Technology and Firm Size and Organization
| Peter Klein |
As a New Economy skeptic (1, 2, 3, 4) I worry about sweeping claims that information technology has rendered obsolete the large, vertically integrated, publicly held corporation and its managerial hierarchy. Such claims suffer from two problems: First, they tend to be thinly documented — evidence on the economy-wide distribution of organizational forms is largely fragmentary and anecdotal. Second, they usually exaggerate what’s new about those changes that we can document. As I wrote in my review of Yochai Benkler’s The Wealth of Networks:
Benkler proposes social production as an alternative to the traditional organizational modes of “market” and “hierarchy,” to use Oliver Williamson’s terminology. Indeed, open-source production differs in important ways from spot-market interaction and production within the private firm. But here, as elsewhere, Benkler tends to overstate the novelty of social production. Firms, for example, have long employed internal markets, delegated decision rights throughout the organization, formed themselves into networks, clusters, and alliances, and otherwise taken advantage of openness and collaboration. There exists a variety of organizational forms that proliferate within the matrix of private property rights. Peer production is not new; the relevant question concerns the magnitude of the changes.
Here, the book suffers from a problem common to others in this genre. Benkler provides a wealth of anecdotes to illustrate the revolutionary nature of the new economy but little information on magnitudes. How new? How large? How much? Cooperative, social production itself is hardly novel, as any reader of “I, Pencil,” can attest. Before the web page, there was the pamphlet; before the Internet, the telegraph; before the Yahoo directory, the phone book; before the personal computer, electric service, the refrigerator, the washing machine, the telephone, and the VCR. In short, such breathlessly touted phenomena as network effects, the rapid diffusion of technological innovation, and highly valued intangible assets are not really really new. (Tom Standage’s history of the telegraph and its own revolutionary impact, The Victorian Internet [New York: Walker & Company, 1998], is well worth reading in this regard.)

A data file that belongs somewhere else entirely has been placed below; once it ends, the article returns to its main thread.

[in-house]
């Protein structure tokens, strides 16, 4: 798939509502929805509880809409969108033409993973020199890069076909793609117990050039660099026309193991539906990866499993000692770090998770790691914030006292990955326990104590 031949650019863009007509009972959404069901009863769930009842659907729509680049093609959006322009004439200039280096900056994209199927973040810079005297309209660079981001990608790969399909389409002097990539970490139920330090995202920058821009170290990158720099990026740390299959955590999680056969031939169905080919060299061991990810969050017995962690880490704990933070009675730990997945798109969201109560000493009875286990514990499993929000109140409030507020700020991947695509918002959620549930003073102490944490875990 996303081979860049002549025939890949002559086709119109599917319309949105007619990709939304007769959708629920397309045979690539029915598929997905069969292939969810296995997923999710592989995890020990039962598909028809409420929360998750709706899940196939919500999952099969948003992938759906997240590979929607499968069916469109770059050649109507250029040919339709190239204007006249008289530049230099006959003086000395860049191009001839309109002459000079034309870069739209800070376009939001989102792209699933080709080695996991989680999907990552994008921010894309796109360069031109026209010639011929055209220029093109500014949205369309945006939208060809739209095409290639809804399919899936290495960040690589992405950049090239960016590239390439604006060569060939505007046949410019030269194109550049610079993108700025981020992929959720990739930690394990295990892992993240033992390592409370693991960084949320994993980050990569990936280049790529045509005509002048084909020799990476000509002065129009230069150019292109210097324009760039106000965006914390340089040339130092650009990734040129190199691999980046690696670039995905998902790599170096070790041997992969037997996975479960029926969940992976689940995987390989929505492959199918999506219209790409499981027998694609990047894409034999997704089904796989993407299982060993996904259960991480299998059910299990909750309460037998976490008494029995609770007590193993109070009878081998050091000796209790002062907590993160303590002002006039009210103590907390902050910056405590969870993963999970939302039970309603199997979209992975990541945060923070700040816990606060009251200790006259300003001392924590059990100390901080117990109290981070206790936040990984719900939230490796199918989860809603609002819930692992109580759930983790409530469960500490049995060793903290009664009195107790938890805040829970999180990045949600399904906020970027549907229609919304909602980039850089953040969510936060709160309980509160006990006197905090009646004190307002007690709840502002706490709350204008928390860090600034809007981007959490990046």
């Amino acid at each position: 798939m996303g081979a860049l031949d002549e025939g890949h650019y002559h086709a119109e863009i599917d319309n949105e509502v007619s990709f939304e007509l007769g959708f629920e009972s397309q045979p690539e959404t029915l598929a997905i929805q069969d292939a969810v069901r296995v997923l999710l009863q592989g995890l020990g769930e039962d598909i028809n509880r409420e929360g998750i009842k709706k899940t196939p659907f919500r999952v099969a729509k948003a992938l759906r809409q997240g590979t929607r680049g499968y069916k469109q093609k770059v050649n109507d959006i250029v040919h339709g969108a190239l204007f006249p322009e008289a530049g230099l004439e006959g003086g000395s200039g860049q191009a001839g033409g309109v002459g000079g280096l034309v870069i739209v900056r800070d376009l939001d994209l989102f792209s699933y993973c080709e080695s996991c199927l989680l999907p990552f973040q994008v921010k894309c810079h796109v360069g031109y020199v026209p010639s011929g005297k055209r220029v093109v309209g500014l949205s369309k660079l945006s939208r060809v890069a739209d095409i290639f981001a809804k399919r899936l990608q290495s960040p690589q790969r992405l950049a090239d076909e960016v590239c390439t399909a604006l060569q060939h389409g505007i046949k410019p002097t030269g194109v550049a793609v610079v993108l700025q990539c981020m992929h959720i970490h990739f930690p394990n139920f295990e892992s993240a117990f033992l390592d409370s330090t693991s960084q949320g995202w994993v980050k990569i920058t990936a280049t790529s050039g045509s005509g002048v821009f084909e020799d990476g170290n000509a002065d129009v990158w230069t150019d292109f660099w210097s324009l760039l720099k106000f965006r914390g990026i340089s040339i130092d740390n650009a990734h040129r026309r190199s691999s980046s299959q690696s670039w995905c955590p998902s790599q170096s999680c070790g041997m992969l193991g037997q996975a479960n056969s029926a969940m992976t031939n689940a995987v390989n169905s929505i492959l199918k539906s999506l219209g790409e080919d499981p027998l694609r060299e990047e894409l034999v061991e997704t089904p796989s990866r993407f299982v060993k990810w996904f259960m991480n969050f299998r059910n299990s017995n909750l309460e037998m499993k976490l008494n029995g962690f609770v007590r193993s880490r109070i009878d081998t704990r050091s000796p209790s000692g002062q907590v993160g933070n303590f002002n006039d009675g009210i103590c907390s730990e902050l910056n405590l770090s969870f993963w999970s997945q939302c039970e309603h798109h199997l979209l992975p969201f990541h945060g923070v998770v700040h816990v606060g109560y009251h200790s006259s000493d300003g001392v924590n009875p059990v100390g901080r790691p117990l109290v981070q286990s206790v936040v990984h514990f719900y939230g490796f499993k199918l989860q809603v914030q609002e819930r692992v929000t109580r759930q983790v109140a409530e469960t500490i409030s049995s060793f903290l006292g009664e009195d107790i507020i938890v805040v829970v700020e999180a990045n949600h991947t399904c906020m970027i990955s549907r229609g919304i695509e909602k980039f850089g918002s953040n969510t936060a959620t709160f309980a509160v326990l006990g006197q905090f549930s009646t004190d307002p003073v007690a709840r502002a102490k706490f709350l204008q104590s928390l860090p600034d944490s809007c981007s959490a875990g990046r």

A new paper by Giovanni Dosi, Alfonso Gambardella, Marco Grazzi, and Luigi Orsenigo, “Technological Revolutions and the Evolution of Industrial Structures: Assessing the Impact of New Technologies upon the Size and Boundaries of Firms,” looks at the empirical evidence more systematically and concludes that the effect of information technology on firm size and organization is real, but modest:
In this work we discuss the impact of the new ICT techno-economic paradigm upon the vertical and horizontal boundaries of the firm and ask whether the change in the sources of competitive advantage has resulted in changes in the size of distribution of firms and also in the degree of concentration of industries. Drawing both on firm-level and national statistical data we assess the evolution of the overall balances between the activities which are integrated within organizations and those which occur through market interactions.
While the new paradigm entails “revolutionary” changes in the domain of technology, the modification in industrial structures has been somewhat more incremental. Certainly, the vertical and horizontal boundaries of firms have changed and together one is observing a turnover in the club of biggest world firms, accounting also for a shift in the relative importance of industrial sectors. Nonetheless, we do not observe any abrupt fading away of the Chandlerian multidivisional corporation in favour of smaller less-integrated firms.
Worth a read. And I’m sure Dick will have more to say about this!